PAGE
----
As innovation pushes human performance to new limits, winning margins are getting smaller and smaller; athletes train in extreme conditions and state-of-the-art sports equipment is designed to take fractions of a second off finishing times. Performance Consultant Steve Ingham and sports engineer David James discuss with Julia Wheeler how engineering principles can be applied to peaking for sporting success. But does this give an unfair advantage to the competitor, or is it all just part of the competition?
Dr Steve Ingham has provided support to over 1,000 athletes, of which over 200 have achieved World or Olympic medal success, including some of the world’s greatest athletes, such as Dame Jessica Ennis-Hill, Sir Steve Redgrave and Sir Matthew Pinsent. Steve has gained high performance insight working at the British Olympic Association from 1998 to 2004, where he was Senior Sports Physiologist and Sports Science Manager, and at the English Institute of Sport from 2004 to 2016 where he was Head of Physiology and latterly the Director of Science and Technical Development. Steve is the author of the bestselling How to Support a Champion.
Professor David James is a leading figure in the world of sports engineering and technology. He is the Managing Director of Labosport Ltd and holds a title of Visiting Professor at Sheffield Hallam University. David has been working in the field of sports engineering for 20 years and has sustained a significant contribution to research and knowledge transfer through a myriad of projects with sports companies and federations. In 2018, David was awarded the title of Professor of Sports Engineering (Sheffield Hallam University Personal Chair). David is a champion for public engagement in research. More than 1 million individuals have directly connected with his public engagement activities as either participants or audiences. David has worked tirelessly to reposition science and engineering as a part of mainstream culture through major projects including exhibitions, lecture tours, public debates, theatre, school workshops and public art.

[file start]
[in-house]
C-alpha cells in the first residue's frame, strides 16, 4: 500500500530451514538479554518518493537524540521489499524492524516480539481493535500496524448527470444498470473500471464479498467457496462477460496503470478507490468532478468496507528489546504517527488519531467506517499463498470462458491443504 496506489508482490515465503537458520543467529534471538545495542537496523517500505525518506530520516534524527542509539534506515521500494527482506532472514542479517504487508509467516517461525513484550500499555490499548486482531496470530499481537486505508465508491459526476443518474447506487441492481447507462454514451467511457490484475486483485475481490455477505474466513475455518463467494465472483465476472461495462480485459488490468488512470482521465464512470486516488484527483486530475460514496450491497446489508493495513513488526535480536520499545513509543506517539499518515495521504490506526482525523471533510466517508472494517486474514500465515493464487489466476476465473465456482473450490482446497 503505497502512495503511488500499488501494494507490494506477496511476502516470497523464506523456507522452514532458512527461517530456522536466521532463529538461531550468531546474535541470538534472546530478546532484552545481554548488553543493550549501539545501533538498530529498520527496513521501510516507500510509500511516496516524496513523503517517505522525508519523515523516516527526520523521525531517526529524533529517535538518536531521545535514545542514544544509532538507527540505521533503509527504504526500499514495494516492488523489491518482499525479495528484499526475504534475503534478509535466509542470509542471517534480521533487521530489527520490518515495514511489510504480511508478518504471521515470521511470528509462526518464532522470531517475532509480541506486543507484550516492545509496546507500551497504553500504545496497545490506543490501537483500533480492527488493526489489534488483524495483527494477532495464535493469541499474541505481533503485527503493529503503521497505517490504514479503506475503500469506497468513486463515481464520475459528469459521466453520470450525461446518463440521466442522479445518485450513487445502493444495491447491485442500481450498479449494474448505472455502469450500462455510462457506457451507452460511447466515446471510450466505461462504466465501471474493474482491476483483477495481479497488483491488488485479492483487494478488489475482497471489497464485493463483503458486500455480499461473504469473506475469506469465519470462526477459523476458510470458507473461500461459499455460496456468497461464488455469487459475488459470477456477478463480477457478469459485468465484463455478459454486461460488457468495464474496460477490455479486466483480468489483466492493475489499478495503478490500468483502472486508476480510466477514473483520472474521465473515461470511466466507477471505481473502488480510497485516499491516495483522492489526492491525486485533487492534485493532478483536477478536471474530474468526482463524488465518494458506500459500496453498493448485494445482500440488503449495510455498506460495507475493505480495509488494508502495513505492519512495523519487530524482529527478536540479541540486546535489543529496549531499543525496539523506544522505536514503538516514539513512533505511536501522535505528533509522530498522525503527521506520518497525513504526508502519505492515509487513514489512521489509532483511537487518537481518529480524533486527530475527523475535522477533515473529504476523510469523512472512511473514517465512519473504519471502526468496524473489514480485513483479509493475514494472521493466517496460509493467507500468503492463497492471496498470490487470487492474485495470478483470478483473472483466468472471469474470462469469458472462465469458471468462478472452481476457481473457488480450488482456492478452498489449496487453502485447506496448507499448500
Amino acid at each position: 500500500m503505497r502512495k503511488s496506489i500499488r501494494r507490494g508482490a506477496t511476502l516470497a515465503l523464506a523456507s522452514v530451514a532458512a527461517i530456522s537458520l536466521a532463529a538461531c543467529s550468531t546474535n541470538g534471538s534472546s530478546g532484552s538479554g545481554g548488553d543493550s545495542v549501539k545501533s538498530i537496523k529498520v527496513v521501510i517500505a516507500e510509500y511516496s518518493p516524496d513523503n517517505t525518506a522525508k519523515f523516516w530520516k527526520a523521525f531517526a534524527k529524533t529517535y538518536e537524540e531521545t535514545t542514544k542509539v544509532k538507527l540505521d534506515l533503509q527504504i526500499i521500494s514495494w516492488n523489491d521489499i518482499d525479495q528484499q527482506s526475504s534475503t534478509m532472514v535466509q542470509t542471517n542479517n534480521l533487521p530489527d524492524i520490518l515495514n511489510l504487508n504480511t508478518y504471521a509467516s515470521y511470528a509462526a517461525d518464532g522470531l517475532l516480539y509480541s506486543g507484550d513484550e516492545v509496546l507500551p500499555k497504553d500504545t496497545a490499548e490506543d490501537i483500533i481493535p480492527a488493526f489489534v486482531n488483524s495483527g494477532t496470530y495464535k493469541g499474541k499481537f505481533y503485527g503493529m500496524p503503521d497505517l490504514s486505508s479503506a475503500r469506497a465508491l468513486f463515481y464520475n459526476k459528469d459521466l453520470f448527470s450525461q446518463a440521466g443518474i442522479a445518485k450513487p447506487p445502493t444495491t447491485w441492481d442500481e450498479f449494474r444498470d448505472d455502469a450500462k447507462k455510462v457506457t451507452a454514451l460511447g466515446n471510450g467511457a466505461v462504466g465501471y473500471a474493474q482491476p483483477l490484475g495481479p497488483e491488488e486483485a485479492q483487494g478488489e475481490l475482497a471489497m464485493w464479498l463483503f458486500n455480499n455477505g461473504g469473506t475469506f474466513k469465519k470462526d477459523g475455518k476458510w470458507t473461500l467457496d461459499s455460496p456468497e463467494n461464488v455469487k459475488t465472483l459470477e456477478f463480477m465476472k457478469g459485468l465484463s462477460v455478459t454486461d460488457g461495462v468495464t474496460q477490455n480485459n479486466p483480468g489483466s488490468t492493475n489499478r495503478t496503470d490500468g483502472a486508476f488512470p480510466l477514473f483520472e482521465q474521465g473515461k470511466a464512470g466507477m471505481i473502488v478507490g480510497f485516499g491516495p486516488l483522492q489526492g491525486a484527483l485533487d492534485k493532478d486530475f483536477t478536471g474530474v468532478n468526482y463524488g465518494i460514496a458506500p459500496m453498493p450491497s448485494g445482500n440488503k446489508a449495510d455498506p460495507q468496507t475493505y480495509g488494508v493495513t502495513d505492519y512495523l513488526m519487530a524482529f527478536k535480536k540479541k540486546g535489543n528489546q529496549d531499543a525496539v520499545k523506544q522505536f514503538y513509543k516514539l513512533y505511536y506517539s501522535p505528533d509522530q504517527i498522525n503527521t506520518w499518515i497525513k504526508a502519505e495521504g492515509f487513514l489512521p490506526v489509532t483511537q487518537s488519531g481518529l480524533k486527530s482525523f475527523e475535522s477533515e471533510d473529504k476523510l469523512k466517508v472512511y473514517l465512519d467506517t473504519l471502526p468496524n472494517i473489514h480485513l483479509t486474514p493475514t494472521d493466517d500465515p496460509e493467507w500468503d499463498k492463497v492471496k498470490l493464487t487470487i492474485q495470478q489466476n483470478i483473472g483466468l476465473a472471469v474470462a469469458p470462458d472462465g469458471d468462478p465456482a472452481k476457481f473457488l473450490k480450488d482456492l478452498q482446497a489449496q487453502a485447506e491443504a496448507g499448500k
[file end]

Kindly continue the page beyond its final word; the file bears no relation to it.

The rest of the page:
Julia Wheeler is an experienced journalist and interviewer who worked for the BBC for more than 15 years, including as the BBC’s Gulf Correspondent, based in the UAE and covering the Arabian Peninsula between 2000 and 2010. She continues to work as a freelance journalist. Julia has moderated large-scale conferences and chaired inter-governmental forums. She is chair and interviewer at several festivals including Cheltenham (Literature and Science) and the Stratford Literary Festival. As festivals and organisations transition to digital or hybrid events, Julia is hosting online conversations, webinars and panel discussions for UK and international organisations and audiences.
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